Grudges don’t help anything unless you’re on "The Hate Diet". But you can forgive, let go, and say goodbye. And it sounds like that is what you want to do, say goodbye. But a part of you, a frightened part, wants to be told, "No, work it out. Forgive him." Because sometimes, status quo seems easier, less scary, than the unknown. Even when status quo is suck and a half. Because at least you know what that’s like.

And I think that you know this. "I think I’m being a fool," is what your intellect tells you, what your get tells you, but your fear says, "Stay, feel sorry for him, give it one last shot." Because you’re afraid to change things and face the unknown. And I can tell you, without doubt, change is scary, but it’s when we do the most growing in our lives, and I hope a time will come for you when you look back on this moment in your life and think, "Thank God I loved her enough to leave." Because that’s who you need to protect now, her, the girl you were before you met him, the girl who had dreams of who she’d be when she grew up, the girl who could imagine anything and go for it. You need to honor and respect her.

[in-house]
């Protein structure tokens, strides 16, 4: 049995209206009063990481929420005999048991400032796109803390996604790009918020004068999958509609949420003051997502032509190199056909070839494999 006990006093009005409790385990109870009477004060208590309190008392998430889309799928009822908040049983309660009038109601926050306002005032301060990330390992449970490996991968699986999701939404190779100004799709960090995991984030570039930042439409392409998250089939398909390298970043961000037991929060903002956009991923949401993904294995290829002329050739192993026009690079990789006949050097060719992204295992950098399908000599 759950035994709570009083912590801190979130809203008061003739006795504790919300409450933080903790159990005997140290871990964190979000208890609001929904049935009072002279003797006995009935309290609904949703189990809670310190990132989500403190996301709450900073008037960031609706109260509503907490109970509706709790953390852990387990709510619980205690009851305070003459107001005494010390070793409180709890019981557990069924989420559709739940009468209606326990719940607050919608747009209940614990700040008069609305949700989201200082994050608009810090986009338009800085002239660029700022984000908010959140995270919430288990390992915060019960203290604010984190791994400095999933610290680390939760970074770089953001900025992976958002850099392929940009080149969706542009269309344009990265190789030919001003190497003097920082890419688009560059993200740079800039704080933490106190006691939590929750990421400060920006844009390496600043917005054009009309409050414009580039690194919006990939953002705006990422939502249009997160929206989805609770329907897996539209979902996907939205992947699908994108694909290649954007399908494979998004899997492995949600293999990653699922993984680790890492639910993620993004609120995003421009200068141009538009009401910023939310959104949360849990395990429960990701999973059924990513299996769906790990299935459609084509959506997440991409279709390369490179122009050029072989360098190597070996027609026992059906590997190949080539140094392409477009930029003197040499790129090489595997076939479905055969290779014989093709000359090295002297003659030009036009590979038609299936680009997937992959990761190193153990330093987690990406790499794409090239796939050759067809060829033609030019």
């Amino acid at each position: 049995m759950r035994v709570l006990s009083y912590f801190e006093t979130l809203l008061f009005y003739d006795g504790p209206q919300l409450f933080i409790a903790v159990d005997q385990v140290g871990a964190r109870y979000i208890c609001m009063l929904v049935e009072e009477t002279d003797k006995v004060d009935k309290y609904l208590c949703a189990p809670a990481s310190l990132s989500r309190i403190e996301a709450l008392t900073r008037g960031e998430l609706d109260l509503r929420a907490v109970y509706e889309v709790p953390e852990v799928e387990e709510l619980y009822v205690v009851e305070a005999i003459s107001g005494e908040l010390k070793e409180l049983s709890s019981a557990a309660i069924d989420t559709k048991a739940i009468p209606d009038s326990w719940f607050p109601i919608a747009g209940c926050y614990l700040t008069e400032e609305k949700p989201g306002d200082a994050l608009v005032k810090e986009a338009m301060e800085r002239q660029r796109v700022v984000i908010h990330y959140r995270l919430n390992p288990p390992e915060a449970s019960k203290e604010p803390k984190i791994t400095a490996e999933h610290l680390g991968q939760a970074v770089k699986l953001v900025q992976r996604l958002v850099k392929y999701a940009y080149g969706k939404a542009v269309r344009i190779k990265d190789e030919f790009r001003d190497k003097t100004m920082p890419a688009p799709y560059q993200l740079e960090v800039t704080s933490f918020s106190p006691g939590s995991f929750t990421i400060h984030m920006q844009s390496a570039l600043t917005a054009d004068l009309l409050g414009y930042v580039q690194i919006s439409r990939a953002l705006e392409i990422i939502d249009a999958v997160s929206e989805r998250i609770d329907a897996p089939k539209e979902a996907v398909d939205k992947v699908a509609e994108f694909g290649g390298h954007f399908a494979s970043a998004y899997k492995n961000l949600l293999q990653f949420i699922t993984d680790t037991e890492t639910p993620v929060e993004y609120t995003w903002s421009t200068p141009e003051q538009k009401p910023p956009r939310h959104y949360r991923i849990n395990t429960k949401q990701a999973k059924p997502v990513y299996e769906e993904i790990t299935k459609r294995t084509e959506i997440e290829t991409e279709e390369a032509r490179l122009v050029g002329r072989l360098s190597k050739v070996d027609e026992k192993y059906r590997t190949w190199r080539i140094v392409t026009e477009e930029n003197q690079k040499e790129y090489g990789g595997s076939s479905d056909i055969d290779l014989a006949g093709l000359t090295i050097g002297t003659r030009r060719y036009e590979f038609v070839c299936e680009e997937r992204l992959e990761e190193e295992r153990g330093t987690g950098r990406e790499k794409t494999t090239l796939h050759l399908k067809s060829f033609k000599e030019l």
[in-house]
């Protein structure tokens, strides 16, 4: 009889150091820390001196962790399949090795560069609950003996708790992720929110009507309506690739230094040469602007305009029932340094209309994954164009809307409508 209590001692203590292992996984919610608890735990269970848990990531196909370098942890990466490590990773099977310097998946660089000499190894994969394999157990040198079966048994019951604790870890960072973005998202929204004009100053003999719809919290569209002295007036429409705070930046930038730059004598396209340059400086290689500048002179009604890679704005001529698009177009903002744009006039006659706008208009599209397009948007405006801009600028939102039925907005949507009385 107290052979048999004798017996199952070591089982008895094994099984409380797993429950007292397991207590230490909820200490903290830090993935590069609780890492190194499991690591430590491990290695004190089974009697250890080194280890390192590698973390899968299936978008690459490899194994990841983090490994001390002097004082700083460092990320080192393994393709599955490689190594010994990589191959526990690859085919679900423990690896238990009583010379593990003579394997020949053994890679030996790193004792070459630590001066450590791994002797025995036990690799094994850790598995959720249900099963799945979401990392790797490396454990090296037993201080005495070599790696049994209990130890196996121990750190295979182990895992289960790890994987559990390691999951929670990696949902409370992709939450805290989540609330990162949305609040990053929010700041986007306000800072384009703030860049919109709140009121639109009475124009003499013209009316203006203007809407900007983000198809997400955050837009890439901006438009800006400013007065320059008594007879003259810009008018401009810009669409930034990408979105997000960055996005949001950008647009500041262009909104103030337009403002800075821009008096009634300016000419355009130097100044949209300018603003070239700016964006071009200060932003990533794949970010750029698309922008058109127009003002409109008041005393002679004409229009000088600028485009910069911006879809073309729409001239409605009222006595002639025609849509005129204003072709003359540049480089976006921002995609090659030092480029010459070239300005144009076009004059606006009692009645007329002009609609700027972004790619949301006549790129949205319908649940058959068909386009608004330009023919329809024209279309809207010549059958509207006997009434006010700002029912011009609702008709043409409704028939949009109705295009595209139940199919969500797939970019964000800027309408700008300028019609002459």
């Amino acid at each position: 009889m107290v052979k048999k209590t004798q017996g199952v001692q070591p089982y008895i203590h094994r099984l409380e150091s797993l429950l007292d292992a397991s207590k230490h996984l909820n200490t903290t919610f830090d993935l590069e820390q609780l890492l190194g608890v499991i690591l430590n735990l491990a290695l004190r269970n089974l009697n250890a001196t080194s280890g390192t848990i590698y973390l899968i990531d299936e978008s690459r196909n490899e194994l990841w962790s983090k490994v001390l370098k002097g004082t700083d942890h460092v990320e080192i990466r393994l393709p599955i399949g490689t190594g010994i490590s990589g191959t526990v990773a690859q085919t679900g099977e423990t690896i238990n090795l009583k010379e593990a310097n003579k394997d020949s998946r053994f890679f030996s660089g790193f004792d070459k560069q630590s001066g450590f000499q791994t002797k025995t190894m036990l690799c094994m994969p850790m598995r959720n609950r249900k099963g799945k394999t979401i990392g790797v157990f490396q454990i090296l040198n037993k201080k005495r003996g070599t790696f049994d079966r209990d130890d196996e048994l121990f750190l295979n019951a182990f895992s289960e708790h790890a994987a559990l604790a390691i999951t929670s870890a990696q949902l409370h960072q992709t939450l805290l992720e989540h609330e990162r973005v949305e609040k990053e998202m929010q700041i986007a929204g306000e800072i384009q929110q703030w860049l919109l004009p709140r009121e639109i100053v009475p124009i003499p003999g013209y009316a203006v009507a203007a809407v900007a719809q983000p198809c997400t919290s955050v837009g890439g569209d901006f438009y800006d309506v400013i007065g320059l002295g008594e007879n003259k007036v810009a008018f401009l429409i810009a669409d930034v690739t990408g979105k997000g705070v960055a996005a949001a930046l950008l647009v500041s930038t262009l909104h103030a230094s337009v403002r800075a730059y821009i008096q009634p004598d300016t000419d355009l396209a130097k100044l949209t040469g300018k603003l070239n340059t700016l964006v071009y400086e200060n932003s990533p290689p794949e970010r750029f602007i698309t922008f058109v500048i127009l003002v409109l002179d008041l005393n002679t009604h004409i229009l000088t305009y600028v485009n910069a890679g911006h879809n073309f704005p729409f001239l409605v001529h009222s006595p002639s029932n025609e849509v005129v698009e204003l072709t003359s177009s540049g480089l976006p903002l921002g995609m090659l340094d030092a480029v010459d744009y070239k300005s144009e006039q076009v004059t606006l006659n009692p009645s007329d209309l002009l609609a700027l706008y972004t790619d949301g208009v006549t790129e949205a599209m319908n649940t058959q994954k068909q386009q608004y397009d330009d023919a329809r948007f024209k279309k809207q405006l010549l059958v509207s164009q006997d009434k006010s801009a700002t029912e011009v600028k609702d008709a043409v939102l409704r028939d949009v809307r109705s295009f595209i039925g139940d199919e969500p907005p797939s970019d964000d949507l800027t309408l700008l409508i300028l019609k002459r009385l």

I strongly suggest you see a trained professional in your area, someone who can walk you through the different options, the patterns of behavior, the roles you’ve both taken in the marriage, and what your next steps should be. My heart goes out to you and your family. Genuinely.


go ahead, ask

GOT QUESTIONS? NEED ADVICE?
If you have questions or need advice on anything from where to eat to how to get over the bastard, just email your question to my advice email address.

5 YEARS AGO: Motown Christmas

Comments